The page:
The HMS I Panicked
Whoo-boy, I was in exceptional form last night. As far as I know I’m still married, meaning Mac is either a patient or paperwork-averse man. I’m not looking that gift horse in the mouth.
Last night I FINALLY fully understood a lesson my mom gave me when I was 8 or so, during one of the dozens of tornado warnings that come with being a kid in Nebraska. For real, we went through a phase where we kept a blender downstairs and everybody could have fresh, homemade Orange Julius while we waited to see if anything was serious. My grandparents had been caught in the Night of the Twisters (Grand Island, Nebraska, June 1980). We weren’t flippant, just not panicking every siren. We knew about warnings vs. warnings.
A bad storm came through last night. I was awake on Baby duty, it has been 12 days since he had a cold, so he’s been due for another since four days ago. It’s relevant to mention I was on some low-middling level pain meds, because I waaaay overdid it seeing family July 5th. The next two docs I’m seeing this month essentially do this when their office reports I’m on line one:
Last night, at 1:10 in the morning, I heard a horrifying sound: it was an extreme ripping against our back screen door, 12 feet from where I was sitting. We’ve had it fly open, patio furniture blow over, flowerpots break; this was none of these. It was a lot louder, and there was a break between sounds. The first part sounded like somebody trying to punch through the all-glass door, the second sounded like someone trying to rip the door wide open.
I didn’t stick around for the next sound. I ran into our bedroom, turning on the light and forcing Mac’s CPAP off of him. In a loud, clear voice (Mac is very hard of hearing without his aids and seeing your lips) I told him I thought someone was trying to get in. That I was sending him to investigate, and I was going to stand at the baby’s door. To his credit, Mac didn’t even question this. He marched out there like a gladiator in boxer briefs, turning on the floodlights and Being The Protector.
So, Mama Bear here is back in the hallway, standing in front of the baby’s room…doing what, exactly? Well, I had my phone, 3/4 of the way to calling 911. I am not ashamed to admit I have practiced what I’ll say in different scenarios in case I’m scared and the actor trick of calling “line!” isn’t gonna do much for me. But other than that…what the hell was my plan?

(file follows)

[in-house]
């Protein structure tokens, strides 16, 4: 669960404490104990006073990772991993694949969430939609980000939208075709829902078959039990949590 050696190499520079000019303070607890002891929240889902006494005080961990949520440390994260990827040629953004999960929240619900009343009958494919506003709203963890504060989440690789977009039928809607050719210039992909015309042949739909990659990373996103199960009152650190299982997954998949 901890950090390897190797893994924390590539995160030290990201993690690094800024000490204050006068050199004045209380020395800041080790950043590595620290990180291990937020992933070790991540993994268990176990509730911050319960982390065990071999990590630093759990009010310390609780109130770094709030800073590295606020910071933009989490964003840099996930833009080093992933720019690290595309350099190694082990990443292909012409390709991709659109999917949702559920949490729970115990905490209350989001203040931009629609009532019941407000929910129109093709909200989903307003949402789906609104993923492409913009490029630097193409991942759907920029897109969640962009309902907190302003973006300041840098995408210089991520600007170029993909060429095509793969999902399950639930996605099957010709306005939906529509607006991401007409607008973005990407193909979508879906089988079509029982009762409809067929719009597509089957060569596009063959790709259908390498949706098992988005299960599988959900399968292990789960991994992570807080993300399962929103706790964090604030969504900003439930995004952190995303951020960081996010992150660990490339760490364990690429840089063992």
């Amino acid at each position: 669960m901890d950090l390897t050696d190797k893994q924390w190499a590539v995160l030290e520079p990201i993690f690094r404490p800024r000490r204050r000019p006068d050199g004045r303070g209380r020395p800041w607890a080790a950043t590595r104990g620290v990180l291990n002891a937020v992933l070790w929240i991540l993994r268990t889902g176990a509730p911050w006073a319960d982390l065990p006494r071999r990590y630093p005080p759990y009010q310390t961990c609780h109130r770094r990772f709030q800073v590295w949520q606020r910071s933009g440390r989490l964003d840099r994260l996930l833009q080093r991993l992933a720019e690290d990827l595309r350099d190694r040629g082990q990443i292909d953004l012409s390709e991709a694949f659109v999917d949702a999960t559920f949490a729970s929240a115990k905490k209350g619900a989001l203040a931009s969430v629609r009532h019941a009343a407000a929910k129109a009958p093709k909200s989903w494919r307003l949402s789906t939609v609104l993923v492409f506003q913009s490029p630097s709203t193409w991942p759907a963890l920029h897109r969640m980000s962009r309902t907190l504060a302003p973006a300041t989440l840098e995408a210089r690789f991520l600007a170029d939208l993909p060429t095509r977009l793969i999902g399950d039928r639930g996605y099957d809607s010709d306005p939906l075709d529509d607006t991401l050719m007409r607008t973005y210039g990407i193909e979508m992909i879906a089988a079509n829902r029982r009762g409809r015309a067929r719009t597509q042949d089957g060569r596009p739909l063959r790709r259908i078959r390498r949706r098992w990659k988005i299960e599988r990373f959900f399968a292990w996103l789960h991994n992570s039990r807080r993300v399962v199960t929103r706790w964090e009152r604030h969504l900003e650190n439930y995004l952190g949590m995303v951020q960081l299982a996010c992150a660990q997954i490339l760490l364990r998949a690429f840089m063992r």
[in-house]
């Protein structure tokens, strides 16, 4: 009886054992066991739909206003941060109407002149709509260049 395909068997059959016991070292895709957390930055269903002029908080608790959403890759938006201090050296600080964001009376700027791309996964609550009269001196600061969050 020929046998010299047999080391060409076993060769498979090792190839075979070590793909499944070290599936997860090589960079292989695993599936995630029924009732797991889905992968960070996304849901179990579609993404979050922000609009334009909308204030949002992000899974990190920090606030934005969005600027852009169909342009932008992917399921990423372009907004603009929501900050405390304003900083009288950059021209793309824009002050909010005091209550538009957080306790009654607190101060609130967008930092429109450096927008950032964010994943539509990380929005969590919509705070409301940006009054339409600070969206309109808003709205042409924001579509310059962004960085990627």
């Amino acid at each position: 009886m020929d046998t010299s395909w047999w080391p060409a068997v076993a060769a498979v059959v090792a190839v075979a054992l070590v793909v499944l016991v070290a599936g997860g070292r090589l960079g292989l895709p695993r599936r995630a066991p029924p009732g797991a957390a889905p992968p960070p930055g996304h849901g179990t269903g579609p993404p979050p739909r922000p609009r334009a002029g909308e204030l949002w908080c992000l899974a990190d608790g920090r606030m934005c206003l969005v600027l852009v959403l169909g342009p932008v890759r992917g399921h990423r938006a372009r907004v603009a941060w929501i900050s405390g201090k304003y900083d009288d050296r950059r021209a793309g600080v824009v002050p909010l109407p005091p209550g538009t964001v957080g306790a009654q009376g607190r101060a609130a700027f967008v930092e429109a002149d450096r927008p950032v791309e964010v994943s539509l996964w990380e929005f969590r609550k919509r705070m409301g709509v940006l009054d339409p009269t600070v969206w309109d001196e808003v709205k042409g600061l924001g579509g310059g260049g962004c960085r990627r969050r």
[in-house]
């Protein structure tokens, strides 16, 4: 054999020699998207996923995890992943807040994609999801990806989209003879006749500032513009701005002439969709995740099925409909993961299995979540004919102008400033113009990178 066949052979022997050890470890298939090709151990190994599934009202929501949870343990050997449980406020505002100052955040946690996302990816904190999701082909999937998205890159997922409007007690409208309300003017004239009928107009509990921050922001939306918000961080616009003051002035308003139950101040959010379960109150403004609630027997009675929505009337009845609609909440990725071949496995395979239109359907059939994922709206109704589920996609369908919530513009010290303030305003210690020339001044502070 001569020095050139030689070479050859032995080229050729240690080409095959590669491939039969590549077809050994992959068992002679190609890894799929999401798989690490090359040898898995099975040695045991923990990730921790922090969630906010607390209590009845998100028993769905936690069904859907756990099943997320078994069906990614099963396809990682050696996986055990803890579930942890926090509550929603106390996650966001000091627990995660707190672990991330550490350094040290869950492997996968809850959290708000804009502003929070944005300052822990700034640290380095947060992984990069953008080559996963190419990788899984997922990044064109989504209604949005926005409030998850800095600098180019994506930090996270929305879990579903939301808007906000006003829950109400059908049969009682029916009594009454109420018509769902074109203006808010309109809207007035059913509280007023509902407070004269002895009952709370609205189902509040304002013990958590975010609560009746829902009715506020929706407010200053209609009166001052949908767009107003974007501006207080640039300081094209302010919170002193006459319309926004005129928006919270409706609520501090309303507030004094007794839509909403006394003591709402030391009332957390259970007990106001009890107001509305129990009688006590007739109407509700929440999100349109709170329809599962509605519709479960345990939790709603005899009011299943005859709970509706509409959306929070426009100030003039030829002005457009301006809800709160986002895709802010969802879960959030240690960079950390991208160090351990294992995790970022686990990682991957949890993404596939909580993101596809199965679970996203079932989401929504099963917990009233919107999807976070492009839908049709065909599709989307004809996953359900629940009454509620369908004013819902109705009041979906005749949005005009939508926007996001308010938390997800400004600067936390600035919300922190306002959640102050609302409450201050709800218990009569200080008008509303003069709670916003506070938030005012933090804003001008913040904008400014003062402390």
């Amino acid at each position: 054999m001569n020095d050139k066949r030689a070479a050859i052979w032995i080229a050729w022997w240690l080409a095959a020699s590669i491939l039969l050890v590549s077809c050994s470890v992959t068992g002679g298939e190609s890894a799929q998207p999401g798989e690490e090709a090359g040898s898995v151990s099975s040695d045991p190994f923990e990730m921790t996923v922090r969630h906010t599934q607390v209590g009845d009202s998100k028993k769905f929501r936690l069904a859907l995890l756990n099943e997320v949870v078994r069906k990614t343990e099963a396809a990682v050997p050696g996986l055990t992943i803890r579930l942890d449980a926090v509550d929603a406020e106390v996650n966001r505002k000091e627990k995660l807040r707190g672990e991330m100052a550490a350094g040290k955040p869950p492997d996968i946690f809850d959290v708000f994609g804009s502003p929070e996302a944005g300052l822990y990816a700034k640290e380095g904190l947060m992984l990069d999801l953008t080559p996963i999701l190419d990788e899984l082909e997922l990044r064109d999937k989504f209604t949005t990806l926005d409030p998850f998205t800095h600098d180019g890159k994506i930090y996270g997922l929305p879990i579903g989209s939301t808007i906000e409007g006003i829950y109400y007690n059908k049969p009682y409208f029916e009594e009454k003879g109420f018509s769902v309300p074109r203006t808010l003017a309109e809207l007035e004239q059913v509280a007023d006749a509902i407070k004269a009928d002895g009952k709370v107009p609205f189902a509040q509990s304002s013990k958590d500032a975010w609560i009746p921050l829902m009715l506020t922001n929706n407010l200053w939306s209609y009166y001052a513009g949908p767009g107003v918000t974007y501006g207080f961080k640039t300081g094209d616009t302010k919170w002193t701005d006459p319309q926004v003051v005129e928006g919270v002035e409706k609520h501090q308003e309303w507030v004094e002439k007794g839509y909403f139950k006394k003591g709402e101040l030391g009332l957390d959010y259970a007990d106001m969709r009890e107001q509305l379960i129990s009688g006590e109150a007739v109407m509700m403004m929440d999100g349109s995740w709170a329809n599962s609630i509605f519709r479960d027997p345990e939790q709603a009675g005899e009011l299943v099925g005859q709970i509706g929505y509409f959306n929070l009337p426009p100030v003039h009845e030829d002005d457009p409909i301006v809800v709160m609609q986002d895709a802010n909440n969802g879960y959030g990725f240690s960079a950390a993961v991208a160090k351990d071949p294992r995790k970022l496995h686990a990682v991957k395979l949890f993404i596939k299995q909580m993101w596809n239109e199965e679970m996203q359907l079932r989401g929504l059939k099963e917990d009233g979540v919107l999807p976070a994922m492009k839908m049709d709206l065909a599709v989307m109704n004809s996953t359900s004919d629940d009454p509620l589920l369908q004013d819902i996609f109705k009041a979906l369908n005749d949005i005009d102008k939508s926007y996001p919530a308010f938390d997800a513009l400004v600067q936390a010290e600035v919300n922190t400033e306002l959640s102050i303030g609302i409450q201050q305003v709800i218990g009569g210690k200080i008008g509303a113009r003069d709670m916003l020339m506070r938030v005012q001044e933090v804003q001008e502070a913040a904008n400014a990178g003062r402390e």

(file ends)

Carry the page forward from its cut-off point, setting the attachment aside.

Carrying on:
No idea. Lizard Brain was driving the train. The ONLY thing in reach would have been something out of the small hallway cabinet that Mac uses to store the few bottles of alcohol we own. So Braintrust over here thinks “I could hit the intruder with a bottle!” Yes, if this person has a knife or a gun, I’ll be locking the baby in and guarding his door by christening the criminal like a new ship.
For .23 of a second it occurred to me that ownership of a handgun would make me feel safer in that moment. In a more reflective moment later I rewound my scenario: a woman on medication, scared out of her wits, using her Lizard Brain to make decisions, shaking like a Jell-O shot in a paint mixer…with a gun. Forget about loading the damn thing, I probably would have bled out there on the floor trying to claw through the fucking safe to reach the gun. My cause of death would have been listed as ripping out of nails, teeth and fingers attempting to open a SAFE. Official verdict, death by irony.
In the end, it turned out the winds had rearranged our supremely heavy deck furniture for us, some things were blowing away, and something probably hit the glass door with great force. Mac, god love him, was back asleep by 1:30. My adrenaline and I were up well past 4:00. It’s 8:30 in the morning and I’ve still got a knot in my stomach. Hm. I should probably ask about bowel obstructions. But my point remains; I was scared as hell, and in that moment the thing that made the most sense in Primal Mommy Mode was to put myself between anything and my son.
So, what does this have to do with tornadoes? When we were very young, during a tornado warning we were in the downstairs bathroom, ready to go right under the stairs, a place I HATED because I once saw a mouse there. But, in my little kid mind, I could still see mice<tornadoes. I asked my mom what she’d do if we heard a twister coming, and she said that my sister Robin and I would crouch on the floor with our hands protecting the vulnerable back of our necks. Then, she would huddle over us wearing a blanket, protecting our bodies with her own. My seven-year-old mind exploded. Mom didn’t act like this was a big whoop. Just, yeah, I’ll cover you guys. With my own body.
I never forgot it because WHOA. That was a lot to take in. Seriously.
Well, it took me about 33 years, but I get it now. Thanks for your Lizard Brain, mom. The next time we have a tornado warning, do the Orange Julius thing. If I were you, I’d incorporate my new Lizard Brain tradition: pick up the big bottle of Jameson Irish Whiskey. The bigger, the better.You never know when you might find it useful.